Assessment of successful experiments and limitations of phytotechnologies: contaminant uptake, detoxification and sequestration, and consequences for food safety

The term "phytotechnologies" refers to the application of science and engineering to provide solutions involving plants, including phytoremediation options using plants and associated microbes to remediate environmental compartments contaminated by trace elements (TE) and organic xenobiotics (OX). An extended knowledge of the uptake, translocation, storage, and detoxification mechanisms in plants, of the interactions with microorganisms, and of the use of "omic" technologies (functional genomics, proteomics, and metabolomics), combined with genetic analysis and plant improvement, is essential to understand the fate of contaminants in plants and food, nonfood and technical crops. The integration of physicochemical and biological understanding allows the optimization of these properties of plants, making phytotechnologies more economically and socially attractive, decreasing the level and transfer of contaminants along the food chain and augmenting the content of essential minerals in food crops. This review will disseminate experience gained between 2004 and 2009 by three working groups of COST Action 859 on the uptake, detoxification, and sequestration of pollutants by plants and consequences for food safety. Gaps between scientific approaches and lack of understanding are examined to suggest further research and to clarify the current state-of-the-art for potential end-users of such green options.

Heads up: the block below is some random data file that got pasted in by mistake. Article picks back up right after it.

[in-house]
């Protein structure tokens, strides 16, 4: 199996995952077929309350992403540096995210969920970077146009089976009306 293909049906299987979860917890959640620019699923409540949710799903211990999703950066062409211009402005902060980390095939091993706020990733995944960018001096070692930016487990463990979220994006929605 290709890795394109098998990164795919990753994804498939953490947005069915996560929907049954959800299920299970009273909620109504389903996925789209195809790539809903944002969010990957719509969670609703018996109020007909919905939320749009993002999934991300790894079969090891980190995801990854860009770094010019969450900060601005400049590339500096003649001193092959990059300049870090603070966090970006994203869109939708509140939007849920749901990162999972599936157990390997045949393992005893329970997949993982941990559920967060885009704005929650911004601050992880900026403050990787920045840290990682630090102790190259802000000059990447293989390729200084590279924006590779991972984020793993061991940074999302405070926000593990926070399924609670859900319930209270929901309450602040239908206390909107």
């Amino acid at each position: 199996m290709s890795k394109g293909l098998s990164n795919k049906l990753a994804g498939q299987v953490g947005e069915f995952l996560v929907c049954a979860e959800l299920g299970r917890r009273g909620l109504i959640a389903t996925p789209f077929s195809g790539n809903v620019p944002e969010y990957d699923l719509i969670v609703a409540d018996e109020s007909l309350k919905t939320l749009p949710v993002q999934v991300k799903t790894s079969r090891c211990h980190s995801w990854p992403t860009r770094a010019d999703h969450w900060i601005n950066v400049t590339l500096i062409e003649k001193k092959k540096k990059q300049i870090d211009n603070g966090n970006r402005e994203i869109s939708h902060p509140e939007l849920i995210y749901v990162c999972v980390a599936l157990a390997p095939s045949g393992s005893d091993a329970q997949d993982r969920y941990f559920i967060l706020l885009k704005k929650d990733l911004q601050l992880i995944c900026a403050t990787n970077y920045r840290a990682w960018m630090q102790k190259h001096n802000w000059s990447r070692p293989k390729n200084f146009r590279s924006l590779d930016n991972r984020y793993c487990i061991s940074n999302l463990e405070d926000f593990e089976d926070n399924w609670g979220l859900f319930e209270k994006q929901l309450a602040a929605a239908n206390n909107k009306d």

Published in:
Environmental Science And Pollution Research, 16, 876-900

 Record created 2010-11-30, last modified 2018-03-17

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